There are two types of books in the world—those that writers choose to write for themselves (and with the hope, of course, that someone will publish them) and those that writers are commissioned to write. I was commissioned to write Every Way Possible, the first published history of the Indianapolis Museum of Art. Or rather, to help write it, since it was far too big a job for a single writer to tackle, at least in the time allotted to do it—which was less than two years.
Okay, two years probably seems like plenty of time if you’ve never written an institutional history before. But the truth is, two years is barely enough time if what you’re trying to do is provide a reasonably comprehensive look at 125 years in the life of a major museum, which is what those of us involved in the Every Way Possible project were charged with doing. And by two years, what I mean is that at the end of that time, there would be printed and bound books in hand—which meant, working backwards from that point, we actually had about 16 months (one year + four months, for those of you keeping score at home) in which to research, write and edit a 300-page book (as well as find, identify and write captions for more than 100 photographs). The rest of the time was dedicated to designing the book (no easy task in itself), then getting it printed, bound and delivered.
The fact that we accomplished it is a matter of pride for all of us involved. Furthermore, the fact that, in reading it through before it went to press, I discovered that what we had done was exactly what we’d set out to do—create a lively, readable history of the IMA—heightened that pride. It was no easy task, combing through 125 years of board minutes, letters, annual reports, and other documents, as well as talking with a variety of people who’ve been part of the IMA’s more recent history, with the intention of culling from all that material the type of information and anecdotes that would make an institutional history come alive.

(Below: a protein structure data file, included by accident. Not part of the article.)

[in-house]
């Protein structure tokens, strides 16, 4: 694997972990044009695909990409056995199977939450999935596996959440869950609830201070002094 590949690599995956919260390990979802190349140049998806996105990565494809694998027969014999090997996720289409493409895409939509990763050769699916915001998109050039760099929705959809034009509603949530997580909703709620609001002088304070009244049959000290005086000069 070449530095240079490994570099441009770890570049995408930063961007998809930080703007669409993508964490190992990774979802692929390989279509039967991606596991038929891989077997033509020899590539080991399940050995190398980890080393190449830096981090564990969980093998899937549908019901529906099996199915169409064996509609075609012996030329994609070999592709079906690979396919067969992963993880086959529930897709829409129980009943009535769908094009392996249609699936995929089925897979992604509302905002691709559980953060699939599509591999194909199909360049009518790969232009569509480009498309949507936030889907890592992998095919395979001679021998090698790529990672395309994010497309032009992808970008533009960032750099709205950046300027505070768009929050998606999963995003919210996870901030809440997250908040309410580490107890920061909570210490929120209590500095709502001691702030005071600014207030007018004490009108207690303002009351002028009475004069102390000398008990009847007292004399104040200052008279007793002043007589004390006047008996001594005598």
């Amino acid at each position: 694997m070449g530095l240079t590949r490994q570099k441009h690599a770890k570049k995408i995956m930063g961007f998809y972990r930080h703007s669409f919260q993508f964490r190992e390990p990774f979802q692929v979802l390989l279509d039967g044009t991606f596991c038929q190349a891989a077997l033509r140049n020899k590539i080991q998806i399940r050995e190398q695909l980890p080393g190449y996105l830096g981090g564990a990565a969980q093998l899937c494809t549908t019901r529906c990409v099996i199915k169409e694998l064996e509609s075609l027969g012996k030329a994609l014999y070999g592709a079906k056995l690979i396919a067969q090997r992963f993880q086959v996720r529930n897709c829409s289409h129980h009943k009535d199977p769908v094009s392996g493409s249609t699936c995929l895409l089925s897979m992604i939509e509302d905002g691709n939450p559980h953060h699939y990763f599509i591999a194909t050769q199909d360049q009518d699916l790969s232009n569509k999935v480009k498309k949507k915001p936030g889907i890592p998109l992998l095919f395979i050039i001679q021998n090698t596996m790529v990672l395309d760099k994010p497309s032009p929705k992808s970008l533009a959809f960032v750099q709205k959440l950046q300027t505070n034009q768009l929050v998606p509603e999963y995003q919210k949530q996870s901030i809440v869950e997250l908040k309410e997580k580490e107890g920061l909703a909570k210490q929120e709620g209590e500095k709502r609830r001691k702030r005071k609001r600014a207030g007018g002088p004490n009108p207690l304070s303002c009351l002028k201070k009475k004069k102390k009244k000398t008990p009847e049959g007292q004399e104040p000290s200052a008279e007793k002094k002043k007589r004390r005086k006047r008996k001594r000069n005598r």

However, what sometimes happens in the process of writing a book is that you lose track of your original intention, having become enamored of some new concept you arrive at—often as result of spending too much time mired in minutia that you’re convinced will be as fascinating to your readers as it is to you. Usually you’re wrong. And that’s when a book veers off course and becomes ever more difficult to steer in the right direction. Much to my relief, we managed to stay on course (after losing our way a couple of times), and in the end we did what we intended to do. (Quite an admission once you realize that authors are always the last to acknowledge that their books have any value other than as compost material.)
Here’s hoping you’ll agree when Every Way Possible, a history of the IMA, arrives at The IMA Store in December.